Villanova School of Law

The idea for a law school at Villanova first surfaced in the 1920s, but was not realized until the physical expansion that took place at the University after World War II. In 1953, under the presidency of Father Francis X. N. McGuire, Eugene Lester Garey, a prominent New York lawyer, bequeathed to the University $1.2 million to establish a new law school. Harold Gill Reuschlein was appointed the first dean and in 1957, Garey Hall, designed especially for the law school, was opened and dedicated. The School of Law was the first law school under Catholic auspices to be awarded a chapter of the Order of Coif, a national honor society devoted to the encouragement of high standards of legal scholarship, with chapters in leading schools of law throughout the country.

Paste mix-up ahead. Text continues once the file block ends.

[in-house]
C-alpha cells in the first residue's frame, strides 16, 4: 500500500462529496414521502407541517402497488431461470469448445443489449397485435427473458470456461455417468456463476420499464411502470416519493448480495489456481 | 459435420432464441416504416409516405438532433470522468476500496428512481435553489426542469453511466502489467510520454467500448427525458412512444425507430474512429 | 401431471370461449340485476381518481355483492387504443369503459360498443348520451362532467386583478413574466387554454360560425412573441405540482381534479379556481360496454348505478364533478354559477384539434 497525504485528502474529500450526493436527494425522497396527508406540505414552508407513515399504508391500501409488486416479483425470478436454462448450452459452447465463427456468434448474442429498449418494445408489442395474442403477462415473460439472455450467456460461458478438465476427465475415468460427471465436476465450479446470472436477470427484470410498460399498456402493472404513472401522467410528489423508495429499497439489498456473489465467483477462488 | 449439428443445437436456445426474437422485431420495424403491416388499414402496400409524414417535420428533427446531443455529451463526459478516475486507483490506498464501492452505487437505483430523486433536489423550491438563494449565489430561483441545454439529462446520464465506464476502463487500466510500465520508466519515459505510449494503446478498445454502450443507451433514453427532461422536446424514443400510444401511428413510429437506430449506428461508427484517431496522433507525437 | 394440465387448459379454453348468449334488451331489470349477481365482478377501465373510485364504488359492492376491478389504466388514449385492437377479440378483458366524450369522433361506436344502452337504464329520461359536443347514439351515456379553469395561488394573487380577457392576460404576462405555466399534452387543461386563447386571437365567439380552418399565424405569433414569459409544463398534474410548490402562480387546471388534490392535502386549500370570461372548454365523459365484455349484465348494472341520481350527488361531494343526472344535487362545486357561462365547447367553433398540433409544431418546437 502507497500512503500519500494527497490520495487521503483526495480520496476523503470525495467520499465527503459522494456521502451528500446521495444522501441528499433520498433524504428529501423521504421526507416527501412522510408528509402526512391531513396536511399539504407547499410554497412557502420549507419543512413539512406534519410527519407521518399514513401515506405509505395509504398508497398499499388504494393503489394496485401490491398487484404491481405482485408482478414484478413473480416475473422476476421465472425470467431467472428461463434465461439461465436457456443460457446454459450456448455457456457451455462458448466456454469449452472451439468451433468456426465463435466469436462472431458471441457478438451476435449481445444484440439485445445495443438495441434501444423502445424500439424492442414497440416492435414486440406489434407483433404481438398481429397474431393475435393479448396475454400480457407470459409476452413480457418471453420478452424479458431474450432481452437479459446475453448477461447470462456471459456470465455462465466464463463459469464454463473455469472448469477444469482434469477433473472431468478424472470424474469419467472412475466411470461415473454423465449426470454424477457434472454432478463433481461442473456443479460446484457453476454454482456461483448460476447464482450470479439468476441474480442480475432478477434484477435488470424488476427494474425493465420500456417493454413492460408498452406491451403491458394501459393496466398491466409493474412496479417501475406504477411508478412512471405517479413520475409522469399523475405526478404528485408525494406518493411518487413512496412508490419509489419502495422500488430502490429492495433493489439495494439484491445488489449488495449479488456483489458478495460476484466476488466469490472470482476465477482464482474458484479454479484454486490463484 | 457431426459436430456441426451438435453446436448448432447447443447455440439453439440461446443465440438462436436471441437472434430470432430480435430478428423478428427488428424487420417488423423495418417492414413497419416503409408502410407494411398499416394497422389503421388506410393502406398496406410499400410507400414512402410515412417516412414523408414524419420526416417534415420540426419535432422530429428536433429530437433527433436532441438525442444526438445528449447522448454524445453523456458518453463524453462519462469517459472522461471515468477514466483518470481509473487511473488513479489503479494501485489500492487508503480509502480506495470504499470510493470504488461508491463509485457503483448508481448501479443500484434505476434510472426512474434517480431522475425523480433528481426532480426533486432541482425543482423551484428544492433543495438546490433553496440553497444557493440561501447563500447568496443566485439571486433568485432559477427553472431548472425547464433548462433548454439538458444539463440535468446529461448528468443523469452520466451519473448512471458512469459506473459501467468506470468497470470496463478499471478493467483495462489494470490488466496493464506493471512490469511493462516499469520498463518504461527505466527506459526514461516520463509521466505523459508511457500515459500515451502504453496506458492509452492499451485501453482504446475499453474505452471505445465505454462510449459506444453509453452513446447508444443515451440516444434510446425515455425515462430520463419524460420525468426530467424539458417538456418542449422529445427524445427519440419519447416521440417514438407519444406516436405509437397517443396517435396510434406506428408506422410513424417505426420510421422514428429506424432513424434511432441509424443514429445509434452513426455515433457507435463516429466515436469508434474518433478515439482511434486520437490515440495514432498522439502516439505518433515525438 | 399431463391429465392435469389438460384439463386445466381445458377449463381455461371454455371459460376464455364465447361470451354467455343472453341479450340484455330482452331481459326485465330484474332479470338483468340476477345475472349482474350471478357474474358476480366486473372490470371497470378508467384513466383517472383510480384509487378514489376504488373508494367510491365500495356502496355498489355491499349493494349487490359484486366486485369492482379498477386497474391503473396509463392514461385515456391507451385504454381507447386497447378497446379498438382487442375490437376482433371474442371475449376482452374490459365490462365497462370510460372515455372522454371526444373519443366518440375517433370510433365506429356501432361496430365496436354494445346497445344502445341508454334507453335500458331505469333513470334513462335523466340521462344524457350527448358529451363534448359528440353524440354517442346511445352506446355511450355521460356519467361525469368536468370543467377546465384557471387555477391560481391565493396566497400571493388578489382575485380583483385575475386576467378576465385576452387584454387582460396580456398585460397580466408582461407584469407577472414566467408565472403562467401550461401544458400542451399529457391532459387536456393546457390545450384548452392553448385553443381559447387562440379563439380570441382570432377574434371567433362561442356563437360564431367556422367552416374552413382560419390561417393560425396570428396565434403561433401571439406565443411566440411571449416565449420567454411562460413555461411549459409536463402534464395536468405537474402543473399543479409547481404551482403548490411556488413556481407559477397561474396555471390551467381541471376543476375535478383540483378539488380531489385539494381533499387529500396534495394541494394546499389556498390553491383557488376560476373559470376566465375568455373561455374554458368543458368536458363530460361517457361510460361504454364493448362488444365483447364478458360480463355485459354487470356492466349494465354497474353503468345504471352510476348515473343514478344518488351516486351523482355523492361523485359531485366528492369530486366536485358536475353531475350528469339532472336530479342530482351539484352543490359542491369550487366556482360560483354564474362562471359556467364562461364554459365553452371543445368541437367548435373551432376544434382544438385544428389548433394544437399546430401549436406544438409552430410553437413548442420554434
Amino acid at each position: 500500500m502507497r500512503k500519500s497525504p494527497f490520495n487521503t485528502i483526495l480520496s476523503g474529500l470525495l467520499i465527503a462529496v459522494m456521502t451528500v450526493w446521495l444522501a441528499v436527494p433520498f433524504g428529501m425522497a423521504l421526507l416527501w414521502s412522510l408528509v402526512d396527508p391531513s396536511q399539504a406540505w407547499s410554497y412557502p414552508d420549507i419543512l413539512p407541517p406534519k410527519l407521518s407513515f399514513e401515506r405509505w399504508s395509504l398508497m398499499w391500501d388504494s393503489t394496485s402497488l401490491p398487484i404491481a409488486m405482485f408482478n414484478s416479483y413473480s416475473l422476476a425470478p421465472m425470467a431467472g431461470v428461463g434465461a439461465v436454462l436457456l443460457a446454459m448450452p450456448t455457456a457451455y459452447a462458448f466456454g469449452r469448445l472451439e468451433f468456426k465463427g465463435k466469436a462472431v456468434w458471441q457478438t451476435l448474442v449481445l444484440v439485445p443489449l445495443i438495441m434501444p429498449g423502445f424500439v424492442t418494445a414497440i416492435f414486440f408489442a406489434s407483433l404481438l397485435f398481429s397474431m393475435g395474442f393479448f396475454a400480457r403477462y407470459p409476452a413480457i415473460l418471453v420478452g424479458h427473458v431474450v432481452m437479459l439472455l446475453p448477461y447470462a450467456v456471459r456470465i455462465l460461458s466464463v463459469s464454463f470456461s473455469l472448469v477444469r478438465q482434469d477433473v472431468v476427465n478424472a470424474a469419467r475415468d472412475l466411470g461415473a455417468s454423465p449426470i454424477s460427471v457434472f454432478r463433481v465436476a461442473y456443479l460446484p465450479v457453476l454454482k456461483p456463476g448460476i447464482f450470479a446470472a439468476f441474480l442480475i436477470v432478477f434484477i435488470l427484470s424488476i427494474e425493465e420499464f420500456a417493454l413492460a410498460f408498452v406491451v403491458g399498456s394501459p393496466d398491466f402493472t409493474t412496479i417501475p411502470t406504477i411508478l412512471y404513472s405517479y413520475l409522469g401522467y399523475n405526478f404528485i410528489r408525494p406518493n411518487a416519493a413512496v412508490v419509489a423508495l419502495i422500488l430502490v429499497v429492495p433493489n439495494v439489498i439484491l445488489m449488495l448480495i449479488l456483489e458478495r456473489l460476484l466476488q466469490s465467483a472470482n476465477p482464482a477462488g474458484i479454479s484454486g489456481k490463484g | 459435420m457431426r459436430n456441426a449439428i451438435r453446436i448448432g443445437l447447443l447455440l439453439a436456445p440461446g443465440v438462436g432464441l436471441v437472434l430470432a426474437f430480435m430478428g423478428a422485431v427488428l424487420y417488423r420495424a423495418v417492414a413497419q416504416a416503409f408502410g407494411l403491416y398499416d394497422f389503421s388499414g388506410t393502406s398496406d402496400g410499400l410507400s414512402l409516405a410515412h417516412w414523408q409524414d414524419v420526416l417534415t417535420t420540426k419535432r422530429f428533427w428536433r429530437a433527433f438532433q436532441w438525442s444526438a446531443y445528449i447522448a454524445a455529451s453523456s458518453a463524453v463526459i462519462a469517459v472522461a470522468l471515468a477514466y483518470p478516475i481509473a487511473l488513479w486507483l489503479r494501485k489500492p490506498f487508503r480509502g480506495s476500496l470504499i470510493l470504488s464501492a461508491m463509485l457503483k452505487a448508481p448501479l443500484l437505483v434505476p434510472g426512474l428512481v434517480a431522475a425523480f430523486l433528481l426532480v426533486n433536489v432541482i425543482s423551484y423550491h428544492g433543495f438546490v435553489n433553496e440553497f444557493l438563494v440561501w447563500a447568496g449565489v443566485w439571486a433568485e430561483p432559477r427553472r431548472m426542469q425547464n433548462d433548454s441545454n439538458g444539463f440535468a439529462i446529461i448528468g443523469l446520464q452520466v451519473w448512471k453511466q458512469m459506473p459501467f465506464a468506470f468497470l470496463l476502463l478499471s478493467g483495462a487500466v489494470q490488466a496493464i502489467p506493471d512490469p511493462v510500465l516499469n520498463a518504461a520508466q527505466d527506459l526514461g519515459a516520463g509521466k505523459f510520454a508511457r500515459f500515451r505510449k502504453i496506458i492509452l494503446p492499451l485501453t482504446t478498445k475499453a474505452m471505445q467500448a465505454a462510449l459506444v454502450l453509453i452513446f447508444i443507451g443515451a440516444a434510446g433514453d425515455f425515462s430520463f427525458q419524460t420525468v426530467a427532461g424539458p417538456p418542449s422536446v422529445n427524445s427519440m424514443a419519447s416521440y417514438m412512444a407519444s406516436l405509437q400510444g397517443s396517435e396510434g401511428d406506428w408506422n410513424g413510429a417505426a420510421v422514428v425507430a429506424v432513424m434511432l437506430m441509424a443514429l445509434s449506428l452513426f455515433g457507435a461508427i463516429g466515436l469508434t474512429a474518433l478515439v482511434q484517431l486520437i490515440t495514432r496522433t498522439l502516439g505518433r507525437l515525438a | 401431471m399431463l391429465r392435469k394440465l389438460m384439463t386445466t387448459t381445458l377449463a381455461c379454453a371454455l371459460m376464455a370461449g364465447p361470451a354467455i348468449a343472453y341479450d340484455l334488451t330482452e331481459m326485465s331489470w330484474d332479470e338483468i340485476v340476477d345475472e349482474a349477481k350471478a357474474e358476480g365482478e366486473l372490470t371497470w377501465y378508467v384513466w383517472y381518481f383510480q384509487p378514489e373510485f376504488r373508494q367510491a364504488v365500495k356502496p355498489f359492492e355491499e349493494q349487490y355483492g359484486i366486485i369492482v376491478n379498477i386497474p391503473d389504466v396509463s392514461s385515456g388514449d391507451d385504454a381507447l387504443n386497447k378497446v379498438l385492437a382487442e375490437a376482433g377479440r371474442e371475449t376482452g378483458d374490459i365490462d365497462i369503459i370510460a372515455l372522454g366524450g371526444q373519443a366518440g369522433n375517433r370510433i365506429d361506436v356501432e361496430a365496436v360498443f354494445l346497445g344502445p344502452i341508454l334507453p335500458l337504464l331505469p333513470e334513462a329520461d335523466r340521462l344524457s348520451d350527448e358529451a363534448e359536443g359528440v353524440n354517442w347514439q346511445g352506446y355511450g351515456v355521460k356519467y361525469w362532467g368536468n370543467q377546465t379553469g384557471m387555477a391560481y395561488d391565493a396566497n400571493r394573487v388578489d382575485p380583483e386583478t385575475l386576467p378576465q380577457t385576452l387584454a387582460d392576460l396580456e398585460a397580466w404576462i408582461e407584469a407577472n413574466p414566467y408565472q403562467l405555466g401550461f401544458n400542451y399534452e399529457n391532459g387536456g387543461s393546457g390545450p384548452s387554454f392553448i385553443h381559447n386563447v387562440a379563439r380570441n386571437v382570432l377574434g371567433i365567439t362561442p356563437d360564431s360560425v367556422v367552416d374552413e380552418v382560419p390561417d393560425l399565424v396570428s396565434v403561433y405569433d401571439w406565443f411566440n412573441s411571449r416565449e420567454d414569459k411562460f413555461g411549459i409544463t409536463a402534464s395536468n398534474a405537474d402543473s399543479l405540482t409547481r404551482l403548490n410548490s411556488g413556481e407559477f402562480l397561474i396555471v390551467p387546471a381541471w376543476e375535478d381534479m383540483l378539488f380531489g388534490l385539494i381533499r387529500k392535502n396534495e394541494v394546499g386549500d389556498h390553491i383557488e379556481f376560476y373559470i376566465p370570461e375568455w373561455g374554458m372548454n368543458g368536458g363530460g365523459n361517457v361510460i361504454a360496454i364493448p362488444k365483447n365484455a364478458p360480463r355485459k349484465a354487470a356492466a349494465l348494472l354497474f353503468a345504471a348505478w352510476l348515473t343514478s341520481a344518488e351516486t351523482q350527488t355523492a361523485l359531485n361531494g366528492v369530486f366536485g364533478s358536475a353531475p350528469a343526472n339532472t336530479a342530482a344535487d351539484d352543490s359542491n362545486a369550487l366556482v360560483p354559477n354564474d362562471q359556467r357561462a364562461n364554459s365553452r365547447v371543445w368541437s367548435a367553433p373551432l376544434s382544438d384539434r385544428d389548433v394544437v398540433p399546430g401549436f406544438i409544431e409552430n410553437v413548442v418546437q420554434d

The School of Law’s distinctive mission draws upon the Catholic tradition emphasizing the unique value of individual human lives and the endowment of free will. In addition, it upholds a tradition of academic freedom that draws upon the thought of Saint Augustine to emphasize the value of critical, searching inquiry and open debate; is inspired by Saint Thomas More, whose principled resistance to corruption has been an exemplar of integrity for centuries; and, motivated by Saint Ives, who taught that a lawyer’s vocation must include a sense of responsibility for the poor. The school is accredited by the American Bar Association and is a member of the Association of American Law Schools. The School of Law has created a reputation for excellence in its curriculum and the academic achievements of its faculty and students.

history of villanova